Guilty or not guilty? The question in relation to the suspended Director of the National Prosecution Office (N.P.O) Mauga Precious Chang will be answered when District Court Judge Fepulea’i Ameperosa Roma delivers his ruling on Monday 12 December 2016.
Mauga has pleaded not guilty to charges of negligent driving causing injury, dangerous driving and failing to stop to ascertain.
Queens Counsel from New Zealand, Aaron Perkins and former Attorney General, Aumua Ming Leung Wai are representing her. New Zealand lawyer, Satiu Simativa Perese, is the prosecutor.
During the final submissions yesterday, Satiu said he was certain she is guilty.
Take for instance the charge of failing to stop to ascertain. Satiu said the defendant acknowledged her responsibility of being the driver.
“The inquiry then focuses on whether the accident arose from the defendant’s use of the Tucson and if the defendant stopped to ascertain whether anyone had been injured,” he said. He said it is undisputable that an accident occurred, and it is also undisputable that the defendant drove the vehicle. What is hard to understand is why she did not check if anyone else was injured. Instead she drove off to the hospital with her passenger.
Satiu said Mauga’s actions endangered lives, including people on the bus as well as potential bystanders and other motorists when she backed up from the crash site. Satiu argued that it is the defendant’s statutory duty to check for the safety of others, which she did not do.
Satiu also questioned the circumstances of the accident in relation to the two charges of negligent driving causing injury and dangerous driving.
The defendant’s vehicle approached the T.A.T.T.E. Building gates from the west travelling east, and it was on the inside lane. She wanted to enter the T.A.T.T.E. compound through the gates, and in order to do that she needed to cross the double lane road used by vehicles travelling in the opposite direction.
Satiu said the vehicles travelling in the opposite direction – including the bus - had the right of way. As Mauga’s vehicle crossed the two lanes, the school bus crashed into the left front door and fender of the vehicle. The bus then shunted Mauga’s car towards the T.A.T.T.E. fence line.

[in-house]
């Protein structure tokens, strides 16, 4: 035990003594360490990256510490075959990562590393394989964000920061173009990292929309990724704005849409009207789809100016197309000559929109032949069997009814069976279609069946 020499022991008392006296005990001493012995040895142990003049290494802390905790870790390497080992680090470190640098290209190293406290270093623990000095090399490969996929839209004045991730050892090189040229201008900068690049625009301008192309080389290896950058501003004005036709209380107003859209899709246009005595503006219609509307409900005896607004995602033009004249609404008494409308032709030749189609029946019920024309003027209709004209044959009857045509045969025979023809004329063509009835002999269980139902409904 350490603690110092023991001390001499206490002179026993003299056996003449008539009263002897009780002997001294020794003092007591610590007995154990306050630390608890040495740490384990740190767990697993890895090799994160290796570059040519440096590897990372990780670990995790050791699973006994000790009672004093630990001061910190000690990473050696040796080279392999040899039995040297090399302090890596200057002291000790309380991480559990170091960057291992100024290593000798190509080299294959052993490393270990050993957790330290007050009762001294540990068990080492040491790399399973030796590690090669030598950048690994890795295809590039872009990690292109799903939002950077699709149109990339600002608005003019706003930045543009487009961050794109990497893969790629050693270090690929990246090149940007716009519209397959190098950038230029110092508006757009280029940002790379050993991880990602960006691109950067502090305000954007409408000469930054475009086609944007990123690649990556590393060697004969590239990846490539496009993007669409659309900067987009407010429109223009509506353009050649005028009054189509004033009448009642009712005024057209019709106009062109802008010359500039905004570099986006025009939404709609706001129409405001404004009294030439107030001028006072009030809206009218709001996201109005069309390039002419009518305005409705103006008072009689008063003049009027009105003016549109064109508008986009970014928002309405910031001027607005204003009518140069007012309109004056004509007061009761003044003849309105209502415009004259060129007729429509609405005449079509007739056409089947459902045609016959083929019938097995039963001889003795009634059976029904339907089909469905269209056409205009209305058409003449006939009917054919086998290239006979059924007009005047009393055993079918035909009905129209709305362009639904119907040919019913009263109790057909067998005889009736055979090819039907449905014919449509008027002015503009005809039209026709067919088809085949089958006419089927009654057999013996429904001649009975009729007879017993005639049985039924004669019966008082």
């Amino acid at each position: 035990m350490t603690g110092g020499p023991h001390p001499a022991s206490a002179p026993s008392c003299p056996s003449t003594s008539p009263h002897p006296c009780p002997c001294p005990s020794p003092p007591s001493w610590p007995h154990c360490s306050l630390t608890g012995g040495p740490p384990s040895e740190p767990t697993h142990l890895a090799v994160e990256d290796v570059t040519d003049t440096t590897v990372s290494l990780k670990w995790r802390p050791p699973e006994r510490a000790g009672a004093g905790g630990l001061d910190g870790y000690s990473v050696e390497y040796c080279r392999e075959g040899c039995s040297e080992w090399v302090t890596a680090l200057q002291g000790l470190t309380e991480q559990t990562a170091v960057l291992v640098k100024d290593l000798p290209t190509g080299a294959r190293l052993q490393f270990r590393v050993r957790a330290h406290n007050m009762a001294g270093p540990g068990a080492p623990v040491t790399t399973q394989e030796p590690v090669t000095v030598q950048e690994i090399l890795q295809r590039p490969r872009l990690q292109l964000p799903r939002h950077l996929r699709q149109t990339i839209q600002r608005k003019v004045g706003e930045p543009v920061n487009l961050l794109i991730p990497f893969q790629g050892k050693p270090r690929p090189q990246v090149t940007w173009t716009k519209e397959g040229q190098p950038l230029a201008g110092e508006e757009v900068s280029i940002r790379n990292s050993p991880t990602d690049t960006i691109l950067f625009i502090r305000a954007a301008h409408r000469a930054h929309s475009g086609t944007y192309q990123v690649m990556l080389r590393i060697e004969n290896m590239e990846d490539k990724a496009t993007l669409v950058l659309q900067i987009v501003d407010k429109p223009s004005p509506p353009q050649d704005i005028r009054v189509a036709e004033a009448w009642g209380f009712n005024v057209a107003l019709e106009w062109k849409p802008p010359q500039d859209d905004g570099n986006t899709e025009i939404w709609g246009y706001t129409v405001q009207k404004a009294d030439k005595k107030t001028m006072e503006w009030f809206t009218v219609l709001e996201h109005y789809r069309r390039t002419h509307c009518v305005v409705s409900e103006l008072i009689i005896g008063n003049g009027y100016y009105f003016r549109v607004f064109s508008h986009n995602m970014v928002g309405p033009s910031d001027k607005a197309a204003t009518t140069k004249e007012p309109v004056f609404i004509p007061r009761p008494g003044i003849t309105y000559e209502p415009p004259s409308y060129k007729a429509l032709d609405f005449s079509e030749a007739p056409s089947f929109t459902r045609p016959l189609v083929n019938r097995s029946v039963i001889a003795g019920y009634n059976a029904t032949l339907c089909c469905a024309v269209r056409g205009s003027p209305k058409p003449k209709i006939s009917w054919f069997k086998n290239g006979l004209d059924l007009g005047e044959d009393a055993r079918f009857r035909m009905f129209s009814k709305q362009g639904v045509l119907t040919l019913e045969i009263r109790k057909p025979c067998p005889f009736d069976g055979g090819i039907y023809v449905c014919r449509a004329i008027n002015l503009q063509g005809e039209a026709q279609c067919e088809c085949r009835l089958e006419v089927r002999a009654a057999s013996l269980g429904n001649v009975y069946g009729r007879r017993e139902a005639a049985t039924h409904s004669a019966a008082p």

During the accident the front left fender area of the school bus collided with a taxi, which was waiting in the exit lane of the T.A.T.T.E. gates.
The taxi driver did not move from the spot where he says the taxi was standing before it was hit by the bus.
Satiu said such evidence is significant as a point of reference for the location of the taxi and it is also important in respect of determining the point of impact having regard to this skid mark.
He also said the once the bus and Mauga’s car had come to a stop the bus and the Tucson separated and Mauga backed up and left the scene.
By the time the police arrived, Mauga’s car had already left and the school bus was back on the road to take the children to a bus stop at the market but the only vehicle left at the scene was the taxi.
Satiu submitted that the circumstances described above are likely to be uncontroversial.
“There is one aspect which definitively supports the prosecution’s case, that the collision occurred whilst Mauga’s car was straddling the two westbound lanes that made the skid mark, which is accepted as a key consideration in the reconstruction of the crash,” said Satiu.
“It is possible for your honor to resolve the issues in this case without having to delve into the minutiae and difficult task of evaluating who was telling the truth and who was not.”
Satiu said in his perspective all the witnesses were telling the truth.
The task is to reconcile all of the assertions around what he submitted are irrefutable pieces of evidence, the skid mark and it’s location, the location of the damage on both the bus and the car, and the location of the taxi not having moved.
Satiu highlighted some of the facts that the Court should look at in proving these charges against the accused. He submitted that there is no doubt the crash was the result of the imprudent and unreasonable decision-making.
Negligence in trying to slowly cross the two westbound lanes with a bus so close, making the accident an accident just waiting to happen.
Dangerous, in trying to force or expecting the bus to slow down and stop in order to get halfway across and then all the way across if the other lane was clear
“I also submit that Mrs Teueli who was with the defendant in the vehicle was injured in a more than transient and trifling way in this crash.
“Given the location of the impact on her side of the car, it is but for the Grace of God that this young woman was not more seriously injured.”
Mr. Perkins disagreed. He argued that the prosecution failed to provide evidence to prove the charges against his client and therefore she is not guilty.